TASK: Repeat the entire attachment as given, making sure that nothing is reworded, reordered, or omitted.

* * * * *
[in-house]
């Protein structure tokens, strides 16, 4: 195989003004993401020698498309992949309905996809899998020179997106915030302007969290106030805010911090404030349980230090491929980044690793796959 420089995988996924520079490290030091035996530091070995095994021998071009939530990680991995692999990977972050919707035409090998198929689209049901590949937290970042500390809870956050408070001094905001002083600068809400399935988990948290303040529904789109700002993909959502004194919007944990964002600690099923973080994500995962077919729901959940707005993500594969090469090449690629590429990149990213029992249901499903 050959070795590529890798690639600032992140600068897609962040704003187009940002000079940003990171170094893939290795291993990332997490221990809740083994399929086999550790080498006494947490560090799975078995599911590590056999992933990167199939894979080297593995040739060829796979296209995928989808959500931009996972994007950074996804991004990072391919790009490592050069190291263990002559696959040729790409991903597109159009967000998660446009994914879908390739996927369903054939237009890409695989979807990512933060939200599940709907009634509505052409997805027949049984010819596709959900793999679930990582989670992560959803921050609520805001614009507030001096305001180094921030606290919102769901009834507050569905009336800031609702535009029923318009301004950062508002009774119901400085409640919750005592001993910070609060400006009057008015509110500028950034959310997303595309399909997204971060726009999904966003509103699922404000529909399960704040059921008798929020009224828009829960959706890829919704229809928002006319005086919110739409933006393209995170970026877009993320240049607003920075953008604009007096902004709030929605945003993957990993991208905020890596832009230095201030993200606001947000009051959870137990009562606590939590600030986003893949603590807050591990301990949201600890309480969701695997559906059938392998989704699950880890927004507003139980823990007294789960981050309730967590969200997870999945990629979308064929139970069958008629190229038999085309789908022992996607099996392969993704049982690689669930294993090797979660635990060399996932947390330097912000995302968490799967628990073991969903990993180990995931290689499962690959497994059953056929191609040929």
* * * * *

[in-house]
């Protein structure tokens, strides 16, 4: 195989003004993401020698498309992949309905996809899998020179997106915030302007969290106030805010911090404030349980230090491929980044690793796959 420089995988996924520079490290030091035996530091070995095994021998071009939530990680991995692999990977972050919707035409090998198929689209049901590949937290970042500390809870956050408070001094905001002083600068809400399935988990948290303040529904789109700002993909959502004194919007944990964002600690099923973080994500995962077919729901959940707005993500594969090469090449690629590429990149990213029992249901499903 050959070795590529890798690639600032992140600068897609962040704003187009940002000079940003990171170094893939290795291993990332997490221990809740083994399929086999550790080498006494947490560090799975078995599911590590056999992933990167199939894979080297593995040739060829796979296209995928989808959500931009996972994007950074996804991004990072391919790009490592050069190291263990002559696959040729790409991903597109159009967000998660446009994914879908390739996927369903054939237009890409695989979807990512933060939200599940709907009634509505052409997805027949049984010819596709959900793999679930990582989670992560959803921050609520805001614009507030001096305001180094921030606290919102769901009834507050569905009336800031609702535009029923318009301004950062508002009774119901400085409640919750005592001993910070609060400006009057008015509110500028950034959310997303595309399909997204971060726009999904966003509103699922404000529909399960704040059921008798929020009224828009829960959706890829919704229809928002006319005086919110739409933006393209995170970026877009993320240049607003920075953008604009007096902004709030929605945003993957990993991208905020890596832009230095201030993200606001947000009051959870137990009562606590939590600030986003893949603590807050591990301990949201600890309480969701695997559906059938392998989704699950880890927004507003139980823990007294789960981050309730967590969200997870999945990629979308064929139970069958008629190229038999085309789908022992996607099996392969993704049982690689669930294993090797979660635990060399996932947390330097912000995302968490799967628990073991969903990993180990995931290689499962690959497994059953056929191609040929």